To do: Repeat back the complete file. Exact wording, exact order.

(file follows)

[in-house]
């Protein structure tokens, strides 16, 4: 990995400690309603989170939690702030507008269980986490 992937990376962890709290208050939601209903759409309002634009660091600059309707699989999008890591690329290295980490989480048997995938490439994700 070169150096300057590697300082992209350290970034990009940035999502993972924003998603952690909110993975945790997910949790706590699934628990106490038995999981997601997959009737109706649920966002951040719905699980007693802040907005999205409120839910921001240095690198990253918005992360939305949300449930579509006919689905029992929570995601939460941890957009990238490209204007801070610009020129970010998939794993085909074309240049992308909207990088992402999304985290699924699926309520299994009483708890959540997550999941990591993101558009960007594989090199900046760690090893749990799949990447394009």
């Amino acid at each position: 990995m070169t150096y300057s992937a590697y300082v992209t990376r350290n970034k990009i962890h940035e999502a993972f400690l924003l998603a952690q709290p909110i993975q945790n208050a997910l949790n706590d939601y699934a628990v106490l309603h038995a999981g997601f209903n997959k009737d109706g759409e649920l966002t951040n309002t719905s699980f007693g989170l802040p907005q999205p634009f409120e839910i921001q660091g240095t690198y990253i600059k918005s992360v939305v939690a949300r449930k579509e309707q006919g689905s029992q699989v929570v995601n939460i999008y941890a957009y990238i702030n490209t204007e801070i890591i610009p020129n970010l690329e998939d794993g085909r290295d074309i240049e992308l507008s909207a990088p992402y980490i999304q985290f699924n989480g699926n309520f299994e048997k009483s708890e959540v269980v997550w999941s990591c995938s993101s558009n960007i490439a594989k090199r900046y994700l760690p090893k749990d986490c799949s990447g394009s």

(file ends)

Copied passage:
[in-house]
């Protein structure tokens, strides 16, 4: 990995400690309603989170939690702030507008269980986490 992937990376962890709290208050939601209903759409309002634009660091600059309707699989999008890591690329290295980490989480048997995938490439994700 070169150096300057590697300082992209350290970034990009940035999502993972924003998603952690909110993975945790997910949790706590699934628990106490038995999981997601997959009737109706649920966002951040719905699980007693802040907005999205409120839910921001240095690198990253918005992360939305949300449930579509006919689905029992929570995601939460941890957009990238490209204007801070610009020129970010998939794993085909074309240049992308909207990088992402999304985290699924699926309520299994009483708890959540997550999941990591993101558009960007594989090199900046760690090893749990799949990447394009």
């Amino acid at each position: 990995m070169t150096y300057s992937a590697y300082v992209t990376r350290n970034k990009i962890h940035e999502a993972f400690l924003l998603a952690q709290p909110i993975q945790n208050a997910l949790n706590d939601y699934a628990v106490l309603h038995a999981g997601f209903n997959k009737d109706g759409e649920l966002t951040n309002t719905s699980f007693g989170l802040p907005q999205p634009f409120e839910i921001q660091g240095t690198y990253i600059k918005s992360v939305v939690a949300r449930k579509e309707q006919g689905s029992q699989v929570v995601n939460i999008y941890a957009y990238i702030n490209t204007e801070i890591i610009p020129n970010l690329e998939d794993g085909r290295d074309i240049e992308l507008s909207a990088p992402y980490i999304q985290f699924n989480g699926n309520f299994e048997k009483s708890e959540v269980v997550w999941s990591c995938s993101s558009n960007i490439a594989k090199r900046y994700l760690p090893k749990d986490c799949s990447g394009s």